This study will be very useful to the various anti-graft agencies in Nigeria such as: Economic and financial crimes commission (EFCC) as it will help redirect the corruption by public officers who may have deviated from the ethical standards of their profession.
ICPC: The result gotten from this study will reveal the level of importance attached to a corrupt free society as will be established by the government and these agencies to help eradicate corruption in the country.
1.7 SCOPE OF THE STUDY
This study covered the period 1996-2015. It centers on the effect of corruption on economic growth in Nigeria for the period of 22 years (1996-2015). The study is set to trace how corruption affects economic growth in Nigeria using data from CBN statistical bulletin as well as NDIC annual reports.
The choice of the time frame for the study is informed by the intention to trace corruption as it affect Nigeria’s growth rate. Secondly to trace serially the relationship between corruption and economic growth in Nigeria. The choice of 2015 as a cut- off date for this study is to make it flexible enough to accommodate all available information and to utilize much recent materials.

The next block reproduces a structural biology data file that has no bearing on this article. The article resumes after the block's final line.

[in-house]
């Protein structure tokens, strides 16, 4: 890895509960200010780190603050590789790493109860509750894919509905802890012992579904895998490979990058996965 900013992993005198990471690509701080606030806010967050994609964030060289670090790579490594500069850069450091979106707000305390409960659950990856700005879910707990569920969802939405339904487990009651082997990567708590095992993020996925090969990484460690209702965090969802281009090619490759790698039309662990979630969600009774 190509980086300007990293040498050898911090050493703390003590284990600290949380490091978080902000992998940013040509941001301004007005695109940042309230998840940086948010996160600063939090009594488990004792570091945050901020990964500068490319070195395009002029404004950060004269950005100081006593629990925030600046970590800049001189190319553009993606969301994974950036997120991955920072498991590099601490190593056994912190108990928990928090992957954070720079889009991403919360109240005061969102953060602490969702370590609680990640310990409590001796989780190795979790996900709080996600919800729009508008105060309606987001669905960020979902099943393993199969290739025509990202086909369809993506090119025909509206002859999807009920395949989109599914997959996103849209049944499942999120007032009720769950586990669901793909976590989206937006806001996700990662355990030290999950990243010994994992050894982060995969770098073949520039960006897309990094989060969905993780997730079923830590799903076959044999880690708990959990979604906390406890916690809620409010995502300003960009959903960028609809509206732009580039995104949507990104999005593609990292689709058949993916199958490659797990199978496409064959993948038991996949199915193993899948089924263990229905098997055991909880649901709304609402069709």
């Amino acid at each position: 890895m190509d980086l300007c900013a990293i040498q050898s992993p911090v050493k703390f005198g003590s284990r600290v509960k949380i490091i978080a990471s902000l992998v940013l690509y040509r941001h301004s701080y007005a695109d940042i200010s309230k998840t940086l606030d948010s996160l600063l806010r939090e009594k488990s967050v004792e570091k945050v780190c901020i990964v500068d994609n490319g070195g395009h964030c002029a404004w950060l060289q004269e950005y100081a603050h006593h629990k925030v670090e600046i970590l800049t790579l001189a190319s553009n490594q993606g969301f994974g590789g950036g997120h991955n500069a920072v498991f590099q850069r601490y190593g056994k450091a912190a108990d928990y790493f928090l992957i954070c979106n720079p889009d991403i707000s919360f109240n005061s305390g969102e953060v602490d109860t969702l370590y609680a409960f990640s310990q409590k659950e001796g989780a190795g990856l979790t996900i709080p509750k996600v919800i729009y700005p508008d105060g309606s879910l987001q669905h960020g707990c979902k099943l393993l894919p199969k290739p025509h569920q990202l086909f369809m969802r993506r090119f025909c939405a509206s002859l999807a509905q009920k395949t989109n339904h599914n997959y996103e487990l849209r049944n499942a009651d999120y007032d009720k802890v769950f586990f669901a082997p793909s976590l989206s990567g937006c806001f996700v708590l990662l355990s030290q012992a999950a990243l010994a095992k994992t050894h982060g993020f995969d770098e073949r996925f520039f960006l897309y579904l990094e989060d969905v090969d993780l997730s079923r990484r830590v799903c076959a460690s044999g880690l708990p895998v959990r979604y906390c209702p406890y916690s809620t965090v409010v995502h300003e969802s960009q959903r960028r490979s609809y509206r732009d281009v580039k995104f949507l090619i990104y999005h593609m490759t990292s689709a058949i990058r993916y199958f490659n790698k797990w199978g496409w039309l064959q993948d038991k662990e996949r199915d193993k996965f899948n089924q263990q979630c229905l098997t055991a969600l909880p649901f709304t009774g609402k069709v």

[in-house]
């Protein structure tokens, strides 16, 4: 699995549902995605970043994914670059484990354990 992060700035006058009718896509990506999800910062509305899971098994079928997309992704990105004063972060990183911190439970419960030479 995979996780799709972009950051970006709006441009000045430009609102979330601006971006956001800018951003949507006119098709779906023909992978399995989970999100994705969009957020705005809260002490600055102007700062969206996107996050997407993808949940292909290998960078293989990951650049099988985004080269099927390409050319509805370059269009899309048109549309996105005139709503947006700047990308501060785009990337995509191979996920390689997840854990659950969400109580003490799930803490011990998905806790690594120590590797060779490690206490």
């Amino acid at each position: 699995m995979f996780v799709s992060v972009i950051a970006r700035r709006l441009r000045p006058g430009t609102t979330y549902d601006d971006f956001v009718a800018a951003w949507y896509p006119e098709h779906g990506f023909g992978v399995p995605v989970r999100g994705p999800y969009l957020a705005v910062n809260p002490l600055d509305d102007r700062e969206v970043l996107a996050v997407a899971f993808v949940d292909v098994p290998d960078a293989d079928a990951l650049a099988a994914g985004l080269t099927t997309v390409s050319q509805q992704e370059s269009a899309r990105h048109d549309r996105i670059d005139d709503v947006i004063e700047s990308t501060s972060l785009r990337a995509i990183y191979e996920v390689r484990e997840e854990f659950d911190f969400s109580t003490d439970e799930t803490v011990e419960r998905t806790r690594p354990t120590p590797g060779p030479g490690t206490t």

1.8 DEFINITION OF TERMS
The study defines the following terms in relation with their contextual meaning.
PWC: Price Water Cooper; an agency responsible for auditing of Central Bank of Nigeria’s statistical data.
ICPC: Independent corrupt practices commission; an anti-graft agency responsible for prosecution of corrupt citizens of the country.
EFCC: Economic and Financial Crimes Commission; a federal government agency charged with the responsibility of prosecution of crimes involving money laundering.
GDP: Gross Domestic Product; a measure of a country’s economic growth and well being.